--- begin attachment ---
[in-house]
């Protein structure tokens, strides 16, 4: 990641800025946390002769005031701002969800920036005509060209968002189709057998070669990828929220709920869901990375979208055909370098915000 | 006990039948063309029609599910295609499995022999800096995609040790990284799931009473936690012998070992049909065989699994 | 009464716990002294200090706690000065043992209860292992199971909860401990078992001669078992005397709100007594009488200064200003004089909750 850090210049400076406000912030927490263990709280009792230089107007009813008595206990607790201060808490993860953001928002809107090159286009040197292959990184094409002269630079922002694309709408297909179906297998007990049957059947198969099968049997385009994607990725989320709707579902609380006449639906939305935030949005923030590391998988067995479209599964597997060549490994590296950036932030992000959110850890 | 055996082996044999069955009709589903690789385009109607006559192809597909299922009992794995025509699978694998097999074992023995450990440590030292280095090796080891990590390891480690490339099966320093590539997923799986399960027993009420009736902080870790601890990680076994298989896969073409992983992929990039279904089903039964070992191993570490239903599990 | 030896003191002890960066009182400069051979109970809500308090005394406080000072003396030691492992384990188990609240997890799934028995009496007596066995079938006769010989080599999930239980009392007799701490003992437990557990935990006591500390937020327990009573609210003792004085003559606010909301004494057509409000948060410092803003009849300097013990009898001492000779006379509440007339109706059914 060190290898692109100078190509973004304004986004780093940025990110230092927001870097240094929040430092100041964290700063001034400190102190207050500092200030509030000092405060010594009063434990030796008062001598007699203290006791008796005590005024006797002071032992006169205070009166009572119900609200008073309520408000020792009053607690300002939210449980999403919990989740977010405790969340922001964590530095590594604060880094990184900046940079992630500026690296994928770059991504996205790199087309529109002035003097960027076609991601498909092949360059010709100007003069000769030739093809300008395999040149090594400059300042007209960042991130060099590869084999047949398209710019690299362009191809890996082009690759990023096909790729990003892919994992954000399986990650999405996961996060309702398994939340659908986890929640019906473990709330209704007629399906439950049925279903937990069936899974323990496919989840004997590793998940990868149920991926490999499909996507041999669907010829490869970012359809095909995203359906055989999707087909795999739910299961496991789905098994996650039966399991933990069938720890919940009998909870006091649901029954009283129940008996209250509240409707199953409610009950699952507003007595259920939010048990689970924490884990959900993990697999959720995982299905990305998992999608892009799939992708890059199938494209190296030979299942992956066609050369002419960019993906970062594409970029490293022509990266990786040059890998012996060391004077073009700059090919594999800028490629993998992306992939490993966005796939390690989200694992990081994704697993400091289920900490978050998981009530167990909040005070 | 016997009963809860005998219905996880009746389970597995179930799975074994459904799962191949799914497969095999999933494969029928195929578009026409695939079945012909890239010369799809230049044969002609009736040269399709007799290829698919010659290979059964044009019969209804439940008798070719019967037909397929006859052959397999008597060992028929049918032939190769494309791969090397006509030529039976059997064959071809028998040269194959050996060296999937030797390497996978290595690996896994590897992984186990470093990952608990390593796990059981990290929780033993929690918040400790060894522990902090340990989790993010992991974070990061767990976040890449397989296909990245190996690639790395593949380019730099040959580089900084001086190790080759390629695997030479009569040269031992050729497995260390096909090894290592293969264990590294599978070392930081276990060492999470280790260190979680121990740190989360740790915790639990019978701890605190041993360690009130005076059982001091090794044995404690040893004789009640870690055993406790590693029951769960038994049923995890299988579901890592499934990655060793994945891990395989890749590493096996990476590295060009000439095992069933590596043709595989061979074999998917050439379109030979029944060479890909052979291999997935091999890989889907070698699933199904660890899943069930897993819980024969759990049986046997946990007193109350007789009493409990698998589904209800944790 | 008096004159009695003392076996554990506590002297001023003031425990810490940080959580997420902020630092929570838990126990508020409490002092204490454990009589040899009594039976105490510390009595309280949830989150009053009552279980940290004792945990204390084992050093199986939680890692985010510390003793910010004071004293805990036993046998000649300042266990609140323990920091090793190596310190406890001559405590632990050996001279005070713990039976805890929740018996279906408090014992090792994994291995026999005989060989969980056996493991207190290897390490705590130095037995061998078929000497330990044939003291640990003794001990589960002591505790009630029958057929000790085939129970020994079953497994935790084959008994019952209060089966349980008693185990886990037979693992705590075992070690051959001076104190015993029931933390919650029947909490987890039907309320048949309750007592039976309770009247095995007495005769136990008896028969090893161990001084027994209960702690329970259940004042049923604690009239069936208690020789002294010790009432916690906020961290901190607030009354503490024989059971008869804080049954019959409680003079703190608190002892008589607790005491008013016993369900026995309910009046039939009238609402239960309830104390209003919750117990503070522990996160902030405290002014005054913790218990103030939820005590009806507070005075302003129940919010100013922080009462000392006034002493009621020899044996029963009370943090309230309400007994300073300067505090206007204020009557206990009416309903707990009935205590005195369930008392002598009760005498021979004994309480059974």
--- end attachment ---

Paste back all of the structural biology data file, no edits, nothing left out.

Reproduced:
[in-house]
């Protein structure tokens, strides 16, 4: 990641800025946390002769005031701002969800920036005509060209968002189709057998070669990828929220709920869901990375979208055909370098915000 | 006990039948063309029609599910295609499995022999800096995609040790990284799931009473936690012998070992049909065989699994 | 009464716990002294200090706690000065043992209860292992199971909860401990078992001669078992005397709100007594009488200064200003004089909750 850090210049400076406000912030927490263990709280009792230089107007009813008595206990607790201060808490993860953001928002809107090159286009040197292959990184094409002269630079922002694309709408297909179906297998007990049957059947198969099968049997385009994607990725989320709707579902609380006449639906939305935030949005923030590391998988067995479209599964597997060549490994590296950036932030992000959110850890 | 055996082996044999069955009709589903690789385009109607006559192809597909299922009992794995025509699978694998097999074992023995450990440590030292280095090796080891990590390891480690490339099966320093590539997923799986399960027993009420009736902080870790601890990680076994298989896969073409992983992929990039279904089903039964070992191993570490239903599990 | 030896003191002890960066009182400069051979109970809500308090005394406080000072003396030691492992384990188990609240997890799934028995009496007596066995079938006769010989080599999930239980009392007799701490003992437990557990935990006591500390937020327990009573609210003792004085003559606010909301004494057509409000948060410092803003009849300097013990009898001492000779006379509440007339109706059914 060190290898692109100078190509973004304004986004780093940025990110230092927001870097240094929040430092100041964290700063001034400190102190207050500092200030509030000092405060010594009063434990030796008062001598007699203290006791008796005590005024006797002071032992006169205070009166009572119900609200008073309520408000020792009053607690300002939210449980999403919990989740977010405790969340922001964590530095590594604060880094990184900046940079992630500026690296994928770059991504996205790199087309529109002035003097960027076609991601498909092949360059010709100007003069000769030739093809300008395999040149090594400059300042007209960042991130060099590869084999047949398209710019690299362009191809890996082009690759990023096909790729990003892919994992954000399986990650999405996961996060309702398994939340659908986890929640019906473990709330209704007629399906439950049925279903937990069936899974323990496919989840004997590793998940990868149920991926490999499909996507041999669907010829490869970012359809095909995203359906055989999707087909795999739910299961496991789905098994996650039966399991933990069938720890919940009998909870006091649901029954009283129940008996209250509240409707199953409610009950699952507003007595259920939010048990689970924490884990959900993990697999959720995982299905990305998992999608892009799939992708890059199938494209190296030979299942992956066609050369002419960019993906970062594409970029490293022509990266990786040059890998012996060391004077073009700059090919594999800028490629993998992306992939490993966005796939390690989200694992990081994704697993400091289920900490978050998981009530167990909040005070 | 016997009963809860005998219905996880009746389970597995179930799975074994459904799962191949799914497969095999999933494969029928195929578009026409695939079945012909890239010369799809230049044969002609009736040269399709007799290829698919010659290979059964044009019969209804439940008798070719019967037909397929006859052959397999008597060992028929049918032939190769494309791969090397006509030529039976059997064959071809028998040269194959050996060296999937030797390497996978290595690996896994590897992984186990470093990952608990390593796990059981990290929780033993929690918040400790060894522990902090340990989790993010992991974070990061767990976040890449397989296909990245190996690639790395593949380019730099040959580089900084001086190790080759390629695997030479009569040269031992050729497995260390096909090894290592293969264990590294599978070392930081276990060492999470280790260190979680121990740190989360740790915790639990019978701890605190041993360690009130005076059982001091090794044995404690040893004789009640870690055993406790590693029951769960038994049923995890299988579901890592499934990655060793994945891990395989890749590493096996990476590295060009000439095992069933590596043709595989061979074999998917050439379109030979029944060479890909052979291999997935091999890989889907070698699933199904660890899943069930897993819980024969759990049986046997946990007193109350007789009493409990698998589904209800944790 | 008096004159009695003392076996554990506590002297001023003031425990810490940080959580997420902020630092929570838990126990508020409490002092204490454990009589040899009594039976105490510390009595309280949830989150009053009552279980940290004792945990204390084992050093199986939680890692985010510390003793910010004071004293805990036993046998000649300042266990609140323990920091090793190596310190406890001559405590632990050996001279005070713990039976805890929740018996279906408090014992090792994994291995026999005989060989969980056996493991207190290897390490705590130095037995061998078929000497330990044939003291640990003794001990589960002591505790009630029958057929000790085939129970020994079953497994935790084959008994019952209060089966349980008693185990886990037979693992705590075992070690051959001076104190015993029931933390919650029947909490987890039907309320048949309750007592039976309770009247095995007495005769136990008896028969090893161990001084027994209960702690329970259940004042049923604690009239069936208690020789002294010790009432916690906020961290901190607030009354503490024989059971008869804080049954019959409680003079703190608190002892008589607790005491008013016993369900026995309910009046039939009238609402239960309830104390209003919750117990503070522990996160902030405290002014005054913790218990103030939820005590009806507070005075302003129940919010100013922080009462000392006034002493009621020899044996029963009370943090309230309400007994300073300067505090206007204020009557206990009416309903707990009935205590005195369930008392002598009760005498021979004994309480059974």